The size of the backsheet 26 is dictated by the size of the absorbent core 28 and the exact disposable garment design selected. In a preferred embodiment, the backsheet 26 will wrap around at least the absorbent core and possibly over the edge portions of the topsheet 24 in at least the crotch portion 57, so that the elasticized leg cuff 32 will be free from any backsheet material, and, thus, are not inhibited by the backsheet material. Alternatively, the topsheet 24 may wrap around the core and under the edge portions of the backsheet 26 in at least the crotch portion 57, or the topsheet 24 and backsheet 26 may be "side-notched" in the crotch portion 57 so that the elasticized leg cuffs 32 are not inhibited by the backsheet material.

The topsheet 24 of the absorbent insert 41 is positioned adjacent the body surface 101 of the absorbent core 28 and is preferably joined thereto and to the backsheet 26 by attachment means (not shown) such as those well known in the art. Suitable attachment means are described with respect to joining the backsheet 26 to the absorbent core 28. In a preferred embodiment of the present invention, the topsheet 24 and the backsheet 26 are joined directly to each other in the areas extending beyond the absorbent core 28 and are indirectly joined together by directly joining them to the absorbent core 28 by the attachment means (not shown).

The topsheet 24 of the absorbent insert 41 is compliant, soft feeling, and non-irritating to the wearer's skin. Further, the topsheet 24 is liquid pervious permitting liquids (e.g., urine) to readily penetrate through its thickness. A suitable topsheet may be manufactured from a wide range of materials, such as porous foams; reticulated foams; apertured plastic films; or woven or nonwoven webs of natural fibers (e.g., wood or cotton fibers), synthetic fibers (e.g., polyester or polypropylene fibers), or a combination of natural and synthetic fibers. The topsheet 24 may be made of hydrophilic material comprising about 20% to 30% rayon so as to feel wet and signal a discharge of urine to a toilet training child.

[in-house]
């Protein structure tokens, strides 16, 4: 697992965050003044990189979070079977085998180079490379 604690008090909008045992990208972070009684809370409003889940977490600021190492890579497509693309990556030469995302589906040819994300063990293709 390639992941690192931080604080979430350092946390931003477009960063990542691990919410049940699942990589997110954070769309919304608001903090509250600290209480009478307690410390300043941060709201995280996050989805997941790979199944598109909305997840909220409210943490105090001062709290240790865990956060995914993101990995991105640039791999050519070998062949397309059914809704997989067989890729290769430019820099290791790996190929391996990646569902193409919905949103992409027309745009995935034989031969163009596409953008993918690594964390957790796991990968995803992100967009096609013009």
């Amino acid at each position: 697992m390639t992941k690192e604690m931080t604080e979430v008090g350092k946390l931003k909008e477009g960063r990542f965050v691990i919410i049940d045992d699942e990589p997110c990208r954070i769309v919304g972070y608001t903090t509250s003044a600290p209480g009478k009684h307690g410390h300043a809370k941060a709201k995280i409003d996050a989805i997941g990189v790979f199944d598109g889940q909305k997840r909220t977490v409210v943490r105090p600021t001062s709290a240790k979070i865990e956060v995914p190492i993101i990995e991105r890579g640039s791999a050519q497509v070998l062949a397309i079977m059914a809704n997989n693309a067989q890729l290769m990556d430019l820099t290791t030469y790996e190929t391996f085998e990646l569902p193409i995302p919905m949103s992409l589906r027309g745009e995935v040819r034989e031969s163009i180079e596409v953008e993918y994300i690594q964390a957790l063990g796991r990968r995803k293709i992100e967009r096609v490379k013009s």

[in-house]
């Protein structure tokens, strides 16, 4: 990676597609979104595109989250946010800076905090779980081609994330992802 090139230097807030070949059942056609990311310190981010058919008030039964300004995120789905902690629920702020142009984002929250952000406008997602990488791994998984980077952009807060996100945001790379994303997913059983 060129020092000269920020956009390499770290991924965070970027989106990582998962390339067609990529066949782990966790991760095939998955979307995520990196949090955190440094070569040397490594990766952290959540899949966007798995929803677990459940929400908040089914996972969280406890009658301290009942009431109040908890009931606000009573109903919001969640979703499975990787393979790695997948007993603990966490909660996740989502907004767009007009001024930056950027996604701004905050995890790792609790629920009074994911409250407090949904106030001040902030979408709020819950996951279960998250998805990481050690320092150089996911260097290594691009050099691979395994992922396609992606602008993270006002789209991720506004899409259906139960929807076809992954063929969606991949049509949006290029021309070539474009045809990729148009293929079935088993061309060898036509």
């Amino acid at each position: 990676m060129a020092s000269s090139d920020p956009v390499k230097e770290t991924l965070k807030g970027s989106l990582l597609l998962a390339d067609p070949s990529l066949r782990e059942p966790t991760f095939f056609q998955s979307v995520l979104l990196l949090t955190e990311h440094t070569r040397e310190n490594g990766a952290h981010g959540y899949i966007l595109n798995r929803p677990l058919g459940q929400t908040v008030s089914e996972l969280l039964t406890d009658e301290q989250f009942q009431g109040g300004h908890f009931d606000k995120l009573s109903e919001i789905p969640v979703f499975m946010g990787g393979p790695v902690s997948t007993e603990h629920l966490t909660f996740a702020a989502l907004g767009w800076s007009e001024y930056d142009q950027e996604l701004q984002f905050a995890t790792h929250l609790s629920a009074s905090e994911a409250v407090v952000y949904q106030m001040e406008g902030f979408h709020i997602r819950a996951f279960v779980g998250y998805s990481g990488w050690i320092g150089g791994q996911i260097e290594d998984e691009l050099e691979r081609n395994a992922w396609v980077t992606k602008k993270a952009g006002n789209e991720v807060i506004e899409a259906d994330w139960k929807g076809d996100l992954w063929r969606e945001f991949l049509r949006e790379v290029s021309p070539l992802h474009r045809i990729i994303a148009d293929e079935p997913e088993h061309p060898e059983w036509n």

There are a number of manufacturing techniques which may be used to manufacture the topsheet 24. For example, the topsheet 24 may be a nonwoven web of fibers. When the topsheet comprises a nonwoven web, the web may be spunbonded, carded, wet-laid, meltblown, hydroentangled, combinations of the above, or the like. A preferred topsheet is carded and thermally bonded by means well known to those skilled in the fabrics art.

While in a preferred embodiment of the present invention, the disposable article comprises an absorbent assembly (either as part of the chassis 14, or an insert joined to the chassis 14), the disposable article may be made without an absorbent assembly 22. Such an embodiment would function as a disposable undergarment not intended to absorb bodily discharges.

METHOD OF MAKING THE ELASTOMERIC LAMINATE

Referring to FIGS. 6 and 7, the elastomeric laminate 90 of the present invention may be produced on the illustrated apparatus 110. The apparatus 110 comprises three separate lines, line 111 for the elastomeric lamina 47, and complementary lines 112a and 112b for the outboard laminae 46, 48 respectively.

The first line 111, utilized for the elastomeric lamina 47 comprises an extrusion head 116; a forming belt; and a chill roll 118; to form the web of the elastomeric lamina 47. The application roll 131 applies the longitudinal edges of the elastomeric lamina 47 web to the diverging belts 140 which laterally stretch the elastomeric lamina 47 as it moves forwardly. The outboard laminae 46, 48 are taken from unwind rolls 126a and 126b , passed through tensioning rolls 128a and 128b and through guide rolls 130a and 130b . As the elastomeric lamina 47 reaches the end of the diverging belt 140, the elastomeric lamina 47 is lifted off the diverging belts 140 by one of the combining rolls 124 and passes through the nip formed between the combining roll 124 along with the outboard laminae 46, 48 which are joined to opposite sides of the elastomeric lamina 47 to form a unitary laminate 90. After the laminate 90 leaves the nip of the combining rolls 124, the additional elements which make up the disposable article 20, i.e., topsheet, backsheet, waistband elastics, and legband elastics may be applied to the web. The laminate web 90 with the additional elements joined thereto may then be cut into individual articles, folded in the crotch portion 57, and seamed along the longitudinal edges to form a disposable absorbent article.